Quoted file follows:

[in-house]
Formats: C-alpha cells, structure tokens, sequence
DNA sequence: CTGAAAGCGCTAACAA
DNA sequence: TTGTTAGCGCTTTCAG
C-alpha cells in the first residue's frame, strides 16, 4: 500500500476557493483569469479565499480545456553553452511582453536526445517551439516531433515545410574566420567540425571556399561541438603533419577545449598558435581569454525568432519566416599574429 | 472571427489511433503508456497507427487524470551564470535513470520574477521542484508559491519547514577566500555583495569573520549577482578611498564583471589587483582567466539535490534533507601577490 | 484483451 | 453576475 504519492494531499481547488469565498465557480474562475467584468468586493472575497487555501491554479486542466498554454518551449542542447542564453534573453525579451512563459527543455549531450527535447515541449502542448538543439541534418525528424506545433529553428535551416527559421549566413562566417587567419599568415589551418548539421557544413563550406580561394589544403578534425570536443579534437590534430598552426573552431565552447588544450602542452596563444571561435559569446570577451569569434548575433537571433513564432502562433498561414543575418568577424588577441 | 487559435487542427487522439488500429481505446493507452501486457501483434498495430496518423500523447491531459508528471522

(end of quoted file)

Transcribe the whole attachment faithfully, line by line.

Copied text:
[in-house]
Formats: C-alpha cells, structure tokens, sequence
DNA sequence: CTGAAAGCGCTAACAA
DNA sequence: TTGTTAGCGCTTTCAG
C-alpha cells in the first residue's frame, strides 16, 4: 500500500476557493483569469479565499480545456553553452511582453536526445517551439516531433515545410574566420567540425571556399561541438603533419577545449598558435581569454525568432519566416599574429 | 472571427489511433503508456497507427487524470551564470535513470520574477521542484508559491519547514577566500555583495569573520549577482578611498564583471589587483582567466539535490534533507601577490 | 484483451 | 453576475 504519492494531499481547488469565498465557480474562475467584468468586493472575497487555501491554479486542466498554454518551449542542447542564453534573453525579451512563459527543455549531450527535447515541449502542448538543439541534418525528424506545433529553428535551416527559421549566413562566417587567419599568415589551418548539421557544413563550406580561394589544403578534425570536443579534437590534430598552426573552431565552447588544450602542452596563444571561435559569446570577451569569434548575433537571433513564432502562433498561414543575418568577424588577441 | 487559435487542427487522439488500429481505446493507452501486457501483434498495430496518423500523447491531459508528471522